Wednesday, November 2, 2016

Kansas Capitol & Browns

Touring the state capitol building in Topeka, Kansas, our 23rd, was beyond a doubt the high point of any we have seen so far. We also visited the the Brown v. Board of Education National Historic Site where they tell the story of that historic Supreme Court decision.
The Kansas capitol is built in the classic style with four wings that house the legislative and executive branches of government. At 304 feet the dome is 17 feet higher than the United States Capitol. 
President Dwight David Eisenhower was born in Texas and died in Pennsylvania but his formative years were spent in Abilene, Kansas, the site of his presidential library. 
The interior dome is composed of 256 glass panels. The chandelier is a replica of the original which was melted down during WWII as part of the scrap metal drive.
The flags in the rotunda represent the nations that have claimed any part of the state throughout its history; United Kingdom, the French Monarchy, the French Republic, Mexico, Spain, Texas, United States and Kansas.
The thing that makes this tour unique is that we got to go up into the dome. On the first landing you can see the back of the columns where, over the years, people have written graffiti. This is no longer allowed. You can also get an up close look at the chandelier. 
Looking down from the steps to the second level is really impressive.
And we still had a long way to go, from the outer edge of the dome, up the long straight stairs, to the spiral steps, to the top. It is 296 steps from the fifth floor where the tour starts to the top.
Looking through the center of the interior dome at the painted walls on the inside of the dome we viewed from the ground floor.
The outside of the glass panels and the winch that is used to lower the chandelier to the floor below for cleaning and changing the light bulbs.
We made it!  I've always wanted to go to the top of the U.S. capitol but I don't think that will ever happen so this will have to do even though the view of Topeka and the Kansas plains is not the same as the view would be of Washington, DC. We did learn that Oregon is the only other state that allows dome tours, so it has moved up on our to do list.
The Kansas Senate chamber with 40 members has been restored to its original appearance. The chamber has several types of marble and the original, native Kansas wild cherry desks.
Here we are seated on the bench in the Old Supreme Court chamber. In this chamber in 1925 the court was the first in the country to outlaw the Ku Klux Klan.
Some of the beautiful art work, including the state seal, found in the capitol.
The House of Representatives has 125 members. A unique feature of this chamber is some of the pink columns are really painted using a faux marble process.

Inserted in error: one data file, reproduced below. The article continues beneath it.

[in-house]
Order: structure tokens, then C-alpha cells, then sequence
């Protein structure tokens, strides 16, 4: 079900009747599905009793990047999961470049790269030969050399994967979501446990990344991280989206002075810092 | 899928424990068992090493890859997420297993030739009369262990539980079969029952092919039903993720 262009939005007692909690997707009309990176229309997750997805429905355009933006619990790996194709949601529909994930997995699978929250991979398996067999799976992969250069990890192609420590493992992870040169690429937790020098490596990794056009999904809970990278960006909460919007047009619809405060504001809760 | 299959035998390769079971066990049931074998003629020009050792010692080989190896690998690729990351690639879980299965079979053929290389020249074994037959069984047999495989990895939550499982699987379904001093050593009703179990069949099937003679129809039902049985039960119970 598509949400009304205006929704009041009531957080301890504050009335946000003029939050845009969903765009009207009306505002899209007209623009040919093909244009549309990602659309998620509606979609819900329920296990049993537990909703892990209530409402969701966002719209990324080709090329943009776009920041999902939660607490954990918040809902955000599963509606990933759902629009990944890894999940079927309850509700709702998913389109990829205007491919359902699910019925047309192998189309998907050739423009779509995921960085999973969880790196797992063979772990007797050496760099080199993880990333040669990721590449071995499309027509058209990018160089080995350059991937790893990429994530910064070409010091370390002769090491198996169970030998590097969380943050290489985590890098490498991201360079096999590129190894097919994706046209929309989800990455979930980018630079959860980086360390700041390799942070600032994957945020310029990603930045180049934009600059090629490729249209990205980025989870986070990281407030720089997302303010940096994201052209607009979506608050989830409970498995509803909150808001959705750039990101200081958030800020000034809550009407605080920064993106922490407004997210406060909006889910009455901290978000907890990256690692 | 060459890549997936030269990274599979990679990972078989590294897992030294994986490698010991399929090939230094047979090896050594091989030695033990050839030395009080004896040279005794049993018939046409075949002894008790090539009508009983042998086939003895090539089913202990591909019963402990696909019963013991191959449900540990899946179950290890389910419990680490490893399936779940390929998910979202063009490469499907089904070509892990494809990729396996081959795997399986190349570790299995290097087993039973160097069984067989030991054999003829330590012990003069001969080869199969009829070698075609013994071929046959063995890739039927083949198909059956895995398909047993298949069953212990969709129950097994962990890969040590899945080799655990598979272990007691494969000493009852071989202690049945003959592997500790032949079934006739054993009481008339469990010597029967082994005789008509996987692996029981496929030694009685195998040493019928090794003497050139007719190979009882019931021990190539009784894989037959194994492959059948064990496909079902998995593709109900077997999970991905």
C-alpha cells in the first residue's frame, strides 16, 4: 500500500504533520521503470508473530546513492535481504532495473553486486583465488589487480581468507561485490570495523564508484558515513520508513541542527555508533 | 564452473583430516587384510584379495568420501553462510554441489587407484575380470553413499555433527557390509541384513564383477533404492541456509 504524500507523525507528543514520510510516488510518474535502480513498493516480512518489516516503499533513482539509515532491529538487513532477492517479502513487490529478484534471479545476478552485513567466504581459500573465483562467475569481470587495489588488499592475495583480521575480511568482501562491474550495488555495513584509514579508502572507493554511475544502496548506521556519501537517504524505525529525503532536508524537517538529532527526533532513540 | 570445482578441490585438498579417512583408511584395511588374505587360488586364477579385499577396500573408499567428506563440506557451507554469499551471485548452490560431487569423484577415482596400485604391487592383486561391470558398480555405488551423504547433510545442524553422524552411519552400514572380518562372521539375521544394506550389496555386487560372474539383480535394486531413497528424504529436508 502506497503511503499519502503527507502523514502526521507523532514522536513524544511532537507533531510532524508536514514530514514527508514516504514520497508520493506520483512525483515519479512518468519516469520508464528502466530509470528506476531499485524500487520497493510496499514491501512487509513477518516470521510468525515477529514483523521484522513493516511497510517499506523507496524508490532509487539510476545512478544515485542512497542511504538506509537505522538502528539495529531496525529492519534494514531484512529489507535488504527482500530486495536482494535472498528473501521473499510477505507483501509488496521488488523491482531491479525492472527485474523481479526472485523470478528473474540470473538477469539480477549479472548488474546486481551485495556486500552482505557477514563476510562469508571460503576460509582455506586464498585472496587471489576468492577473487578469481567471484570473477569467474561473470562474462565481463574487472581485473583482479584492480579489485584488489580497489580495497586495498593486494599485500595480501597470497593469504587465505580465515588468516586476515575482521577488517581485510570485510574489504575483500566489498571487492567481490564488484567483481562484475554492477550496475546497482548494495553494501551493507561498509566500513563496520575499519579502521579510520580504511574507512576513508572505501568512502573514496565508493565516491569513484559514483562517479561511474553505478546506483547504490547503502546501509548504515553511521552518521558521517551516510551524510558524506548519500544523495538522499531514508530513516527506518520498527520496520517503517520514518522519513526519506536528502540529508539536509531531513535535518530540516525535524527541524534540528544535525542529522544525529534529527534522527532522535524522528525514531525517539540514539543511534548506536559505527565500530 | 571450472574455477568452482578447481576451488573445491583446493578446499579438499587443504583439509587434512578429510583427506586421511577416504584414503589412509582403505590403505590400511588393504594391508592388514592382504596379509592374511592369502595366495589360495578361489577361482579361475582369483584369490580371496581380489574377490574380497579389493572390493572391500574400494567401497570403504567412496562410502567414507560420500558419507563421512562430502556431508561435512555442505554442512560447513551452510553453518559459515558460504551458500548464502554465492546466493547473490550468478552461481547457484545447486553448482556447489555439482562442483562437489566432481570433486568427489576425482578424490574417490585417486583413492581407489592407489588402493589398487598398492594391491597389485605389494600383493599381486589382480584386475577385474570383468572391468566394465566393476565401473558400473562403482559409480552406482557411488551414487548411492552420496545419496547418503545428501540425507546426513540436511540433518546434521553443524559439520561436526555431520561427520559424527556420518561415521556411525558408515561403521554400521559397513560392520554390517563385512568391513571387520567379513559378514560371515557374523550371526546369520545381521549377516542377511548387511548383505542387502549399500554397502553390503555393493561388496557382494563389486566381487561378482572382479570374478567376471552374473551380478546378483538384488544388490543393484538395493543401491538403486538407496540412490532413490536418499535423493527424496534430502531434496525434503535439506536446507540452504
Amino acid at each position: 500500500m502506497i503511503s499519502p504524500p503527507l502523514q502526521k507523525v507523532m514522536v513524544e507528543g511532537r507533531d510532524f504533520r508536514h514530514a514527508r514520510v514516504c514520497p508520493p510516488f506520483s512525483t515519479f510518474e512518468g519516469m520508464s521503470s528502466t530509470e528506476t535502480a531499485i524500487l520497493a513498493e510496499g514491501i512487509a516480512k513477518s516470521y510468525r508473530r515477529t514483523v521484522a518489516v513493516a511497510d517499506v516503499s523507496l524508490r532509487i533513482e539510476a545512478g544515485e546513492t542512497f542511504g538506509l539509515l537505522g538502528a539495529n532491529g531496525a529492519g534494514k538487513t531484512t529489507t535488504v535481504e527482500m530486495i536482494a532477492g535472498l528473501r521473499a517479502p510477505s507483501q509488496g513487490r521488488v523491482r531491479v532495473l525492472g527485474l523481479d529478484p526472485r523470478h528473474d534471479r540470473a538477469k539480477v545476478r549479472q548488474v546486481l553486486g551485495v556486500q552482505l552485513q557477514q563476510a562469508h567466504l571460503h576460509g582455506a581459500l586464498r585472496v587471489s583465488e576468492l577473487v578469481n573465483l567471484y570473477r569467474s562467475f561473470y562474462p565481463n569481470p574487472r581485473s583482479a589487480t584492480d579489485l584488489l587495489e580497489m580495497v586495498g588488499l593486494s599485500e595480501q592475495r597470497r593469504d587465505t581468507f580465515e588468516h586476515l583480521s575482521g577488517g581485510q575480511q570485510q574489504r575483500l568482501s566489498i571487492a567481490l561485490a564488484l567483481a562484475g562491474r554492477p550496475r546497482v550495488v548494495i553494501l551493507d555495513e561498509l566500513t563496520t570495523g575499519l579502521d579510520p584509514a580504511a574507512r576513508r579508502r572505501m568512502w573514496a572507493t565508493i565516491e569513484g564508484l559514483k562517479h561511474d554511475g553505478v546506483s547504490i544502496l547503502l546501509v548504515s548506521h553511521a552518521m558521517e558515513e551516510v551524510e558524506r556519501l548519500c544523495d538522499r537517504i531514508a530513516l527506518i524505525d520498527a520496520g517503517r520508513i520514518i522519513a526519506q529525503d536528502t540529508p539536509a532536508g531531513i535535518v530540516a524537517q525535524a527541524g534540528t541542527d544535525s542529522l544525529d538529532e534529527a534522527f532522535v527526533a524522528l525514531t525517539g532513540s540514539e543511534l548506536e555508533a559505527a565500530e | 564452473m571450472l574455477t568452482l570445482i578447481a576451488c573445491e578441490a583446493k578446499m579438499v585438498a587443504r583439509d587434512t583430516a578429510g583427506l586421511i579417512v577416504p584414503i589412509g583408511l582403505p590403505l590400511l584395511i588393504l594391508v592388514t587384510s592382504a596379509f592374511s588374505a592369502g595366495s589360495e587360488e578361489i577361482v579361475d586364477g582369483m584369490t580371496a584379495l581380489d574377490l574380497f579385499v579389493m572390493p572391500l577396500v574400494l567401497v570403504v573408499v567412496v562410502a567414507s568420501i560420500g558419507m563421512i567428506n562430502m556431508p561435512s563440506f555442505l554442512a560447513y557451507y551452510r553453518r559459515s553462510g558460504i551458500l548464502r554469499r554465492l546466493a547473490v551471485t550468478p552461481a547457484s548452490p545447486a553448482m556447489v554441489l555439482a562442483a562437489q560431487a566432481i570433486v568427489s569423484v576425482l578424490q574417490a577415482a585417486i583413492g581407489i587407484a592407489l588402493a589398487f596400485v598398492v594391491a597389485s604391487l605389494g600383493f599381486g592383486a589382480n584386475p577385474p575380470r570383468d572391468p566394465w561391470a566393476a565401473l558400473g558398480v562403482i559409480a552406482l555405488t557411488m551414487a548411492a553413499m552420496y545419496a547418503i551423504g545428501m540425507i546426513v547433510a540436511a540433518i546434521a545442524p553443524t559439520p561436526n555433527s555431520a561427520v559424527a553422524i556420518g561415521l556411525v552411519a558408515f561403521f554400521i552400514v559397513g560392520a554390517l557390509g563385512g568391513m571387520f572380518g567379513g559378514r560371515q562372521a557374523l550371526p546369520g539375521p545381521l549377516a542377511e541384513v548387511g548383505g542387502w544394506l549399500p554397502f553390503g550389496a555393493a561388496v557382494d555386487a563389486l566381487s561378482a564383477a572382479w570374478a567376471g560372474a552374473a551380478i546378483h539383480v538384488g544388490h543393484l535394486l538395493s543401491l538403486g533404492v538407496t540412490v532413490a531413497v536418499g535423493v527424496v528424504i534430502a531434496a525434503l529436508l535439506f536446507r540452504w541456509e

Another unique feature of this capitol is the 1923 elevator that still has an operator rather than being modernized. The legislature has even passed a law that it will always have an operator.
The Governor's Ceremonial Office that is used for bill signings has many pieces of art and artifacts that are important to Kansas history.
Some of the statues on the grounds and atop the dome include, Abe Lincoln, a Kansa warrior atop the dome, a replica of the Statue of Liberty, and a tribute to pioneer women.
This mural, Tragic Prelude, was painted by John Steuart Curry in the 1930's. The painting is filled with much symbolism related to abolitionist John Brown, the time of Bloody Kansas when Kansas had to choose between being a slave or free state and the Civil War. Here is a link to a site that explains Curry's painting. 

The tour of the Kansas capitol and being allowed to go to the top of the dome sure makes this one of our favorite tours of any of the capitols to date.
The Monroe Elementary School was one of the segregated schools where Black students in Topeka were forced to attend even if other schools were closer to their homes. Oliver L. Brown was one of  several parents who filed a suit that separate schools where not equal. The Supreme Court ruled 9 - 0 in Brown's favor in 1954 overturning the 1896 Plessy v. Ferguson decision which previously allowed segregation. This ruling is looked at as the beginning of the civil rights movement.
There are a series of videos that explain what civil rights are and exhibits about the Brown decision and the civil rights movement. While this is an important site in the movement, we were not that impressed with the way the story was told.

I'm really behind with the blog. We are now at Good Life RV Resort in Mesa until the first of the year. We are looking forward to seeing many friends here and going to Secrets Silversands in Cancun for vacation. I do have a couple more RV repair issues to write about, but that is for another post.
 Life is Good.


heyduke50 said...

Kansas capitol definitely one f the best we have visited...

Doing It On the Road(Part II) said...

Wow what an awesome set of stairs! no acrophobia in you two!